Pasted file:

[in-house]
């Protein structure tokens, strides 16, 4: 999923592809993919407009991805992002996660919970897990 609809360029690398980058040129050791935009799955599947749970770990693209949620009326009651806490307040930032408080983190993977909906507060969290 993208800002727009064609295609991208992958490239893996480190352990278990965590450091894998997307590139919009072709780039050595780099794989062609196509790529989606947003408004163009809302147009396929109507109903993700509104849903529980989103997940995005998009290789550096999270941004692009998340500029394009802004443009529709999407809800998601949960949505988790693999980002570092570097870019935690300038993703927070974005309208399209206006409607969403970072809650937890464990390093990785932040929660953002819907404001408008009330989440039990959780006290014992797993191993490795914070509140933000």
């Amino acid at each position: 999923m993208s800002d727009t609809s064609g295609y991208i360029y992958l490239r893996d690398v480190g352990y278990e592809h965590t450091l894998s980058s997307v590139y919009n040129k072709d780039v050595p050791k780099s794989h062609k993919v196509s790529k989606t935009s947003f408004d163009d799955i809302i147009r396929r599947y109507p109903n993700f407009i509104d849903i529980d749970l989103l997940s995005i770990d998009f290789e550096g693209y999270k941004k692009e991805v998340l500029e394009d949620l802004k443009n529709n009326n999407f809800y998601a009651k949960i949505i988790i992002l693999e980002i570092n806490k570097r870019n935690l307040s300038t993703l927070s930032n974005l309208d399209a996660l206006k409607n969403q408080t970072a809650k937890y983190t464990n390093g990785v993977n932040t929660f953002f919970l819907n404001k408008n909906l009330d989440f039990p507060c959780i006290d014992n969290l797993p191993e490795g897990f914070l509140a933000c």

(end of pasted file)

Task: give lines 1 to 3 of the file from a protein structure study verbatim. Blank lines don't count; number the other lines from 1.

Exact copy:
[in-house]
């Protein structure tokens, strides 16, 4: 999923592809993919407009991805992002996660919970897990 609809360029690398980058040129050791935009799955599947749970770990693209949620009326009651806490307040930032408080983190993977909906507060969290 993208800002727009064609295609991208992958490239893996480190352990278990965590450091894998997307590139919009072709780039050595780099794989062609196509790529989606947003408004163009809302147009396929109507109903993700509104849903529980989103997940995005998009290789550096999270941004692009998340500029394009802004443009529709999407809800998601949960949505988790693999980002570092570097870019935690300038993703927070974005309208399209206006409607969403970072809650937890464990390093990785932040929660953002819907404001408008009330989440039990959780006290014992797993191993490795914070509140933000």
């Amino acid at each position: 999923m993208s800002d727009t609809s064609g295609y991208i360029y992958l490239r893996d690398v480190g352990y278990e592809h965590t450091l894998s980058s997307v590139y919009n040129k072709d780039v050595p050791k780099s794989h062609k993919v196509s790529k989606t935009s947003f408004d163009d799955i809302i147009r396929r599947y109507p109903n993700f407009i509104d849903i529980d749970l989103l997940s995005i770990d998009f290789e550096g693209y999270k941004k692009e991805v998340l500029e394009d949620l802004k443009n529709n009326n999407f809800y998601a009651k949960i949505i988790i992002l693999e980002i570092n806490k570097r870019n935690l307040s300038t993703l927070s930032n974005l309208d399209a996660l206006k409607n969403q408080t970072a809650k937890y983190t464990n390093g990785v993977n932040t929660f953002f919970l819907n404001k408008n909906l009330d989440f039990p507060c959780i006290d014992n969290l797993p191993e490795g897990f914070l509140a933000c």